Start by removing the untrue wheel and tweaking it back to straight. Can be easier to do if the tyre/tube is removed.
While the wheel is off, give it a good clean and dry. Assuming your frame is metal, under a generous light, examine these areas closely:
- front/back of both fork legs
- Welds around the fork's crown.
- Welds around the head tube
- The first 200mm of the top tube and down tube
You're looking for cracks or wrinkles. Chips can sometimes tell you the metal moved and then moved back.
Refit front wheel then check the headset bearings by clamping on the front brake lever hard with one hand, and with the other hand hold around where the steerer exits the head tube. You should feel only the slightest of play when rocking the bike back and forth.
Check fork alignment visually - for a frontal it would generally bend right below the crown. Most forks will have a centerline from the steerer tube, and then the fork tines/legs are in-line or bend forward of that centerline. If they go backward at any point then its been pushed there (or is some weird design like lauf forks)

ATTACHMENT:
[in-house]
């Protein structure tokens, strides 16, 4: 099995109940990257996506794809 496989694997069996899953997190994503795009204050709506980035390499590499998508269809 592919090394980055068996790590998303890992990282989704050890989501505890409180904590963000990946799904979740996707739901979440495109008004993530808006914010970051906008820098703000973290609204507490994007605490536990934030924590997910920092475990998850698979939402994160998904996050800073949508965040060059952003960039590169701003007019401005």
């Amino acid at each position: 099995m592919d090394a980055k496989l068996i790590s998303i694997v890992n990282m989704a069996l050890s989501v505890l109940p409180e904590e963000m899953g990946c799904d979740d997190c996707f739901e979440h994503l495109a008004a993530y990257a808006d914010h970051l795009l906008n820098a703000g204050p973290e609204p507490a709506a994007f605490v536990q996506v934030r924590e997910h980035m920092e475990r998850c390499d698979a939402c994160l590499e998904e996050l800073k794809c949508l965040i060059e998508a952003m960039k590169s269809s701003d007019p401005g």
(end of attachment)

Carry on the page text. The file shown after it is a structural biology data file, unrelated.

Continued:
Check wheel tracking by riding straight through a water puddle then onward over dry concrete without wiggling. The two wheel tracks should lie on the same line. If the fork is bent sideways the rear wheel will follow its own path.
Finally consider your helmet - you say that you bumped heads. Have a close look inside and out, and consider replacing if it is over 10 years old anyway.
You may choose to redo bartape or grips if they got torn or damaged. Its not uncommon for brifters to get pushed toward the centerline of the bike.
Make sure you can change through all the gears still, and that rim brake pads are still lined up to press on the rim not the tyre. Disk brake pads, confirm they're still operating as expected.
If your bike is carbon fibre, most of this advise won't apply, sorry to future readers.